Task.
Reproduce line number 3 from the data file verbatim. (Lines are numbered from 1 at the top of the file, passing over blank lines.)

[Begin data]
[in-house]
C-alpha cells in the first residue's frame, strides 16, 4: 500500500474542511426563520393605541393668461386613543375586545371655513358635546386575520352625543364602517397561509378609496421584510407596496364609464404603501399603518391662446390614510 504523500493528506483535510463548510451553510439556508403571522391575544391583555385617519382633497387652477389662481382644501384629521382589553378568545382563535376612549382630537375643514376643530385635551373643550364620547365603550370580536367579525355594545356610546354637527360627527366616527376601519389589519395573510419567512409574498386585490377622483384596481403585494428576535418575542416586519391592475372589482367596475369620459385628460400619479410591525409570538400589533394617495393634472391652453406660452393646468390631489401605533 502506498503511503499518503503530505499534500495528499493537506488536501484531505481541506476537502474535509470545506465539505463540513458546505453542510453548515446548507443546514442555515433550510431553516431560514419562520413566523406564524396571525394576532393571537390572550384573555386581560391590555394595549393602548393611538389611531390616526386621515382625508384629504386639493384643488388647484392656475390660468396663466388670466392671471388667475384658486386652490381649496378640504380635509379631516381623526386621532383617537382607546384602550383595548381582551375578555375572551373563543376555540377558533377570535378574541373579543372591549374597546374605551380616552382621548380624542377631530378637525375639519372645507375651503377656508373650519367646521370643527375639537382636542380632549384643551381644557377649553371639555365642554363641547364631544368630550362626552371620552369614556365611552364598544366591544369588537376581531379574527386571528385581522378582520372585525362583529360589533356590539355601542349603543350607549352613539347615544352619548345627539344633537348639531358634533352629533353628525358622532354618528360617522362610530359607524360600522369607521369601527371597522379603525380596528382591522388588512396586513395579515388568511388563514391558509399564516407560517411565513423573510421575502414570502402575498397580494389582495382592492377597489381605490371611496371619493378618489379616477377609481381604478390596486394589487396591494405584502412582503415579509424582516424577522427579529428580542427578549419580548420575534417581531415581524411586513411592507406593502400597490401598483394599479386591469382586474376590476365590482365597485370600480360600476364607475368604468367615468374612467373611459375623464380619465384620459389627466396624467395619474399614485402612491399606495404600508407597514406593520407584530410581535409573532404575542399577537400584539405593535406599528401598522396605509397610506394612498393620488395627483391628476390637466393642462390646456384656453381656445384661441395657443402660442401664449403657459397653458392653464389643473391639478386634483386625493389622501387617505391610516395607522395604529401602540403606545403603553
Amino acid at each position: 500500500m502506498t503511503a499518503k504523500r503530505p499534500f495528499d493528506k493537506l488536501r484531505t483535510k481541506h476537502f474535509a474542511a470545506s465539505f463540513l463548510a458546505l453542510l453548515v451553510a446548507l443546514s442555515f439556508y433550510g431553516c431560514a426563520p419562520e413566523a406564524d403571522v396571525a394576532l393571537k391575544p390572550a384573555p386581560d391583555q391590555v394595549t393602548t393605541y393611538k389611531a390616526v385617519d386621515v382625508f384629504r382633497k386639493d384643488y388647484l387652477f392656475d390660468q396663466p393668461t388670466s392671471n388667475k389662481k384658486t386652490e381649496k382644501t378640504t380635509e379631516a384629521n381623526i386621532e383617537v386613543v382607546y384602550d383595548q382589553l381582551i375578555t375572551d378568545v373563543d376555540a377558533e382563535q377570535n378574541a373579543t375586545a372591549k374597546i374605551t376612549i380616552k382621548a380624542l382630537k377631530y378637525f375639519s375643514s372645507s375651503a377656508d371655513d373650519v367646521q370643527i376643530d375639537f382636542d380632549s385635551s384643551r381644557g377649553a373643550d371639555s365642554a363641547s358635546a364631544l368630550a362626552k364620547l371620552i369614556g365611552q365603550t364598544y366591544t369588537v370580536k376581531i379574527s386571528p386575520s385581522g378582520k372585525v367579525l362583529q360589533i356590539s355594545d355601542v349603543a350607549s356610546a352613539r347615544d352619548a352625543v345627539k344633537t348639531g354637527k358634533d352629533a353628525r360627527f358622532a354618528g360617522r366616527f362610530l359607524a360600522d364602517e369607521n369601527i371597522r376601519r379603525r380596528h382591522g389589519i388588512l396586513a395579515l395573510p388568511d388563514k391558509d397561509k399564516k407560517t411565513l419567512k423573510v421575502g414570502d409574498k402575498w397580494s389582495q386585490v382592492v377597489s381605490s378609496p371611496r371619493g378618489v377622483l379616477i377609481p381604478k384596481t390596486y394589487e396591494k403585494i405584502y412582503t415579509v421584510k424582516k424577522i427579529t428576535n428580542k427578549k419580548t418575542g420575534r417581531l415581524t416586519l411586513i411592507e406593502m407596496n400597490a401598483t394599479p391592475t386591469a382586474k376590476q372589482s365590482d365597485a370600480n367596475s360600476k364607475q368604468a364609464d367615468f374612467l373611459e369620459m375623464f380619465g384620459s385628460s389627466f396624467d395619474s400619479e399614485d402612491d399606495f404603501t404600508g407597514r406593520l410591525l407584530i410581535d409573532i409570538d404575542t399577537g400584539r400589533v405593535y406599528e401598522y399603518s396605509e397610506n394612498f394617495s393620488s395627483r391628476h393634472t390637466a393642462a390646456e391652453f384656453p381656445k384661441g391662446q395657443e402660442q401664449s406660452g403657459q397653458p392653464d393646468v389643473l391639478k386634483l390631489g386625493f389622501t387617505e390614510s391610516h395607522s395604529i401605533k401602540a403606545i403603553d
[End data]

Amino acid at each position: 500500500m502506498t503511503a499518503k504523500r503530505p499534500f495528499d493528506k493537506l488536501r484531505t483535510k481541506h476537502f474535509a474542511a470545506s465539505f463540513l463548510a458546505l453542510l453548515v451553510a446548507l443546514s442555515f439556508y433550510g431553516c431560514a426563520p419562520e413566523a406564524d403571522v396571525a394576532l393571537k391575544p390572550a384573555p386581560d391583555q391590555v394595549t393602548t393605541y393611538k389611531a390616526v385617519d386621515v382625508f384629504r382633497k386639493d384643488y388647484l387652477f392656475d390660468q396663466p393668461t388670466s392671471n388667475k389662481k384658486t386652490e381649496k382644501t378640504t380635509e379631516a384629521n381623526i386621532e383617537v386613543v382607546y384602550d383595548q382589553l381582551i375578555t375572551d378568545v373563543d376555540a377558533e382563535q377570535n378574541a373579543t375586545a372591549k374597546i374605551t376612549i380616552k382621548a380624542l382630537k377631530y378637525f375639519s375643514s372645507s375651503a377656508d371655513d373650519v367646521q370643527i376643530d375639537f382636542d380632549s385635551s384643551r381644557g377649553a373643550d371639555s365642554a363641547s358635546a364631544l368630550a362626552k364620547l371620552i369614556g365611552q365603550t364598544y366591544t369588537v370580536k376581531i379574527s386571528p386575520s385581522g378582520k372585525v367579525l362583529q360589533i356590539s355594545d355601542v349603543a350607549s356610546a352613539r347615544d352619548a352625543v345627539k344633537t348639531g354637527k358634533d352629533a353628525r360627527f358622532a354618528g360617522r366616527f362610530l359607524a360600522d364602517e369607521n369601527i371597522r376601519r379603525r380596528h382591522g389589519i388588512l396586513a395579515l395573510p388568511d388563514k391558509d397561509k399564516k407560517t411565513l419567512k423573510v421575502g414570502d409574498k402575498w397580494s389582495q386585490v382592492v377597489s381605490s378609496p371611496r371619493g378618489v377622483l379616477i377609481p381604478k384596481t390596486y394589487e396591494k403585494i405584502y412582503t415579509v421584510k424582516k424577522i427579529t428576535n428580542k427578549k419580548t418575542g420575534r417581531l415581524t416586519l411586513i411592507e406593502m407596496n400597490a401598483t394599479p391592475t386591469a382586474k376590476q372589482s365590482d365597485a370600480n367596475s360600476k364607475q368604468a364609464d367615468f374612467l373611459e369620459m375623464f380619465g384620459s385628460s389627466f396624467d395619474s400619479e399614485d402612491d399606495f404603501t404600508g407597514r406593520l410591525l407584530i410581535d409573532i409570538d404575542t399577537g400584539r400589533v405593535y406599528e401598522y399603518s396605509e397610506n394612498f394617495s393620488s395627483r391628476h393634472t390637466a393642462a390646456e391652453f384656453p381656445k384661441g391662446q395657443e402660442q401664449s406660452g403657459q397653458p392653464d393646468v389643473l391639478k386634483l390631489g386625493f389622501t387617505e390614510s391610516h395607522s395604529i401605533k401602540a403606545i403603553d